Most posts on social media in the work environment are long lists of what to avoid. Don’t use Facebook at work. Don’t post offensive material. Don’t choose a profile picture of you dressed as Britney Spears circa 2000 drinking from an ice luge – the list goes on an on. Except when it comes to LinkedIn. LinkedIn is your one chance to make your presence known and actually attract potential future employers. I can’t tell you how many times I have been messaged by CEOs, recruiters and other professionals in my field asking if I’m interested in joining their team – And they all found me on LinkedIn.
In a social media world filled with inappropriate professional “No-Nos”, LinkedIn stands out as a platform to make social media work for you, even if you don’t pay for the upgrade. So, how can young professionals morph their social media skills into a productive tool? Optimize your LinkedIn account with these 10 easy steps:
Step 1: Choose a Solid Profile Picture
This seemingly basic step can actually be tough. The trick is to choose a photo that showcases your personality while remaining professional. Potential employers want to see your face and as they say, a picture is worth a thousand words so make sure your profile picture is an accurate representation of who you are, your personality, style and energy. As you can see on my LinkedIn profile, I personally opt for a more casual picture rather than a professional headshot, but either way works.
Step 2: Make the Most of Your Title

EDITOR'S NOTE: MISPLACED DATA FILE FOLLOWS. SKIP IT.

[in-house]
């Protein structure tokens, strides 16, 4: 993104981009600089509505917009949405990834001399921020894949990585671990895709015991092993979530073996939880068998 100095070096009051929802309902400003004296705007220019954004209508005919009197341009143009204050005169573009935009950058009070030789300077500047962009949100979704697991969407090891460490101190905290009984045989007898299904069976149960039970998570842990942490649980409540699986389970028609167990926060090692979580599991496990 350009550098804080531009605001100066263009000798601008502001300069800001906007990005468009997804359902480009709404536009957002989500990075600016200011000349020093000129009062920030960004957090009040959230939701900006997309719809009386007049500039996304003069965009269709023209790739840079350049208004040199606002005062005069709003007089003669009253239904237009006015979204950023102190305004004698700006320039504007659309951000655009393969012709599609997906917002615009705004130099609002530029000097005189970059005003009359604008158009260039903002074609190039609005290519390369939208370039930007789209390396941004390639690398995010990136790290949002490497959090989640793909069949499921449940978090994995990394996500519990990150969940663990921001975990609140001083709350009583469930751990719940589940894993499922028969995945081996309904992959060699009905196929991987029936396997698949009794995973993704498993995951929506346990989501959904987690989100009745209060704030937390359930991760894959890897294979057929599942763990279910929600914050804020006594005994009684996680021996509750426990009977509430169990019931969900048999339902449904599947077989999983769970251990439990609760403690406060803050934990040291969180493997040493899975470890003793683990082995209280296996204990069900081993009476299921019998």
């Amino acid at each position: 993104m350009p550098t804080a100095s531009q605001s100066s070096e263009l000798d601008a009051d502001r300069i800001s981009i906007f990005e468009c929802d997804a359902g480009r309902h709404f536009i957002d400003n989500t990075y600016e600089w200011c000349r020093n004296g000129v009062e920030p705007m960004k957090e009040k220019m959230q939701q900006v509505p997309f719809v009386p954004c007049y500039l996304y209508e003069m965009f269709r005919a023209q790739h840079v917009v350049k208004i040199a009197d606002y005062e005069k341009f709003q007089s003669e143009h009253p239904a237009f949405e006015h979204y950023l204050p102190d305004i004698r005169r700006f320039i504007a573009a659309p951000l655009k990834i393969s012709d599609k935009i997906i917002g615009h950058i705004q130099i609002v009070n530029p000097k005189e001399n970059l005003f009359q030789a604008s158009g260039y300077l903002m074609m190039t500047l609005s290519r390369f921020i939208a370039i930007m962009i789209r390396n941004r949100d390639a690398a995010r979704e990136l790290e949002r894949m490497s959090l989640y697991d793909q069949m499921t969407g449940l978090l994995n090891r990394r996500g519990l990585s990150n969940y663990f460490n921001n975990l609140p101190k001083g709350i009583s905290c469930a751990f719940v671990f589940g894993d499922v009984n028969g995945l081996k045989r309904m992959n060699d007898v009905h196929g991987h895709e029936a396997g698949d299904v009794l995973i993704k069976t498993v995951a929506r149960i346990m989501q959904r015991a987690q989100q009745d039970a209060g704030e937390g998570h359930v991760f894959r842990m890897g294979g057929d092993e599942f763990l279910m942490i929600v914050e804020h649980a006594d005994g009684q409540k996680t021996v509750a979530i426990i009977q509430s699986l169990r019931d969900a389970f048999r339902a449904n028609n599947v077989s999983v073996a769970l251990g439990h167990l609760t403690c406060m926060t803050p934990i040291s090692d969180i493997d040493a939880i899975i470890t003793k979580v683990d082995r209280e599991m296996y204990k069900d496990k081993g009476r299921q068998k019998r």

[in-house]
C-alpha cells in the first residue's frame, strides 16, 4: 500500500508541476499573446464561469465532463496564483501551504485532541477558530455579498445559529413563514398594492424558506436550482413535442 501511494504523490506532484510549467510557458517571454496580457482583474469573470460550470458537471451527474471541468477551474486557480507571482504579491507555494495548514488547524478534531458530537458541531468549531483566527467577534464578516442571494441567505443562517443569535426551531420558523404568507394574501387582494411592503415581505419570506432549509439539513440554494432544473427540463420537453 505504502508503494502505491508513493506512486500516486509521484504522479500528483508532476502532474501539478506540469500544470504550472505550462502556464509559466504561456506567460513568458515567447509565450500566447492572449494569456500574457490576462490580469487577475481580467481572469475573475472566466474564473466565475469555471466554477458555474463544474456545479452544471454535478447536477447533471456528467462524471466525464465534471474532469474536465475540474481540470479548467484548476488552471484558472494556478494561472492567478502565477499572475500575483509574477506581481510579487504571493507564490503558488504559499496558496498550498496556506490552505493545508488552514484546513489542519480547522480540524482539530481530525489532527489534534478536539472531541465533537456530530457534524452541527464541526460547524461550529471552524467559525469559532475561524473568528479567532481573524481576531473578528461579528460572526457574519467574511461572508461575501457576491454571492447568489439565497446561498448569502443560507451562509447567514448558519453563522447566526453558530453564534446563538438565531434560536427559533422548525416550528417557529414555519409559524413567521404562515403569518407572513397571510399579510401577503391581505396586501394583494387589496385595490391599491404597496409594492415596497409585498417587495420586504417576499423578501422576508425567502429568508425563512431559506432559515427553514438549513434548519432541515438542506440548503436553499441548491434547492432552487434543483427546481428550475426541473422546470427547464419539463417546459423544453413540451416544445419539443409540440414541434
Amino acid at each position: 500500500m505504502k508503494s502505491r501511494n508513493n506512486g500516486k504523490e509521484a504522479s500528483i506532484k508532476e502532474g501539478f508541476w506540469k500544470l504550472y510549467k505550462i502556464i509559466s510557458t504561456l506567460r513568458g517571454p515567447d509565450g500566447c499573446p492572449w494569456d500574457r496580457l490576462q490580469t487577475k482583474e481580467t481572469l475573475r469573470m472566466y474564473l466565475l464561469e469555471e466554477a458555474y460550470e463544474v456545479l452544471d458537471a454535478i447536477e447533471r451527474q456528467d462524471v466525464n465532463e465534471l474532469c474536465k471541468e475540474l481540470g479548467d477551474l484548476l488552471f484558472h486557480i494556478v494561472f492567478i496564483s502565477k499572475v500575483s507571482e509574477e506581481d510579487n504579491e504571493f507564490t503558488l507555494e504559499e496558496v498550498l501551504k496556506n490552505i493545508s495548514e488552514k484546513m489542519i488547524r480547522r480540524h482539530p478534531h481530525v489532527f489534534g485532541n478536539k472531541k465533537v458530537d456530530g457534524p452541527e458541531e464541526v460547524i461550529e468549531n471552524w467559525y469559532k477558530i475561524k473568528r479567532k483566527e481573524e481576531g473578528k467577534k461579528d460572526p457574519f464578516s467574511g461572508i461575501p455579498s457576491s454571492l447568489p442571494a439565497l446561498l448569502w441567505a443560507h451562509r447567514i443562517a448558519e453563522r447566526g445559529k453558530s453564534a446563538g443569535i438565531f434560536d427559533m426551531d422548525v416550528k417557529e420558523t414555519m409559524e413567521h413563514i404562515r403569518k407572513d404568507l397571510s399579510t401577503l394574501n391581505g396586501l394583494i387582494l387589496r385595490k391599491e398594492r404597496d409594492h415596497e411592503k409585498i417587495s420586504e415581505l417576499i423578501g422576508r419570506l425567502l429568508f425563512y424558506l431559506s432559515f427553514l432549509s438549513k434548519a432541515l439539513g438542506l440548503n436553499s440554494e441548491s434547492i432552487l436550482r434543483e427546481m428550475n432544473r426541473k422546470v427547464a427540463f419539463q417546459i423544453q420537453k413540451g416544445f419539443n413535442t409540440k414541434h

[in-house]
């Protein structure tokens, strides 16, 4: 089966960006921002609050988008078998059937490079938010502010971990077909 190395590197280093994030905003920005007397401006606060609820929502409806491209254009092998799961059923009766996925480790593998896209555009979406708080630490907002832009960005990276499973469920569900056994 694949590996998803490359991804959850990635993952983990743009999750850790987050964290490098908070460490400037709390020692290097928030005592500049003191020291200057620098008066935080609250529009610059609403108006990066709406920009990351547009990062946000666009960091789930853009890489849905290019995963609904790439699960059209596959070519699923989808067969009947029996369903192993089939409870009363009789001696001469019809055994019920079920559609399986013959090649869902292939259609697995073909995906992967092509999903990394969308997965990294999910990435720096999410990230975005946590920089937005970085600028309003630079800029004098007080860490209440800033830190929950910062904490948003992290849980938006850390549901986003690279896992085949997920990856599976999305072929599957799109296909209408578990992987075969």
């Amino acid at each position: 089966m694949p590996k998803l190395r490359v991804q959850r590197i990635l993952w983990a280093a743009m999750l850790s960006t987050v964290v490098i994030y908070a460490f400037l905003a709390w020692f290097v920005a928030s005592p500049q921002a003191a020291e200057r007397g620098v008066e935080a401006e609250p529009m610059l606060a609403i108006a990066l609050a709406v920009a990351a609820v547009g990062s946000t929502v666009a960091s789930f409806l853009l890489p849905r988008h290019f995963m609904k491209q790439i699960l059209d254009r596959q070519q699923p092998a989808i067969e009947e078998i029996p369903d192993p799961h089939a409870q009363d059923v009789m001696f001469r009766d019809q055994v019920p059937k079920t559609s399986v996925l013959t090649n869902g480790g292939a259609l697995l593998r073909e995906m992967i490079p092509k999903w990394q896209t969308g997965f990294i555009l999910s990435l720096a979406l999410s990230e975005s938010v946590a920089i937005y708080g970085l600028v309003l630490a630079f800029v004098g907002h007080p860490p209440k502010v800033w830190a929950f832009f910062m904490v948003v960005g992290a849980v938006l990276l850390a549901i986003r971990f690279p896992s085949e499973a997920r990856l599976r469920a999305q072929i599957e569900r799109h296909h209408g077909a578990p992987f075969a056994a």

As you enter your employment history, put some thought into each and every position title listed. The job you have may have been listed as a basic content writer when you found it on Craigslist, but is that really all you do? Think about what you are bringing to each one of your professional positions and create a title that accurately depicts your skills. This is worth putting some time into. Create a title that tells potential employers exactly what you do and where your expertise may lie rather than what’s written on your pay stub.
Step 3: Write a Catchy Summary:
Do not, I repeat DO NOT leave your summary blank. Think of LinkedIn as your first interview with a potential employer. Would you ever just ignore a question? That’s exactly what it’s like when an employer sees a blank LinkedIn summary. This is your chance to showcase your skills and give future employers a glimpse into your professional world. While you want to toot your own horn to an extent and showcase your strengths, you also don’t want to write a novel that no one in his or her right mind would read. Keep it short and sweet and focus on what experience and/or personality traits you have that make you stand out in your field.
Step 4: Trim the Fat Off Your Work Experience
Don’t list every job you’ve ever held, instead highlight the main positions you’ve had that relate to your field. A four-month internship that directly relates to your prospective career is a lot more beneficial than that summer you spent bussing tables, unless of course, you are looking for a career in the restaurant business. Think of your profile as an online resume and taper your work experience to showcase your strengths in the field you are applying for.
Step 5: Hold On to Your Connections
My favorite thing about LinkedIn is it’s a great way to keep in contact with past co-workers, employers and professional acquaintances even long after you’ve changed careers. For anyone in public relations and marketing related positions, this is extremely helpful because not only will your connections help you find new professional opportunities, they are also great resources for your career in general. Remember the old adage “it’s not what you know, but who you know”? This couldn’t be more true, so use LinkedIn as a tool to find your professional connections and maintain them throughout your career changes.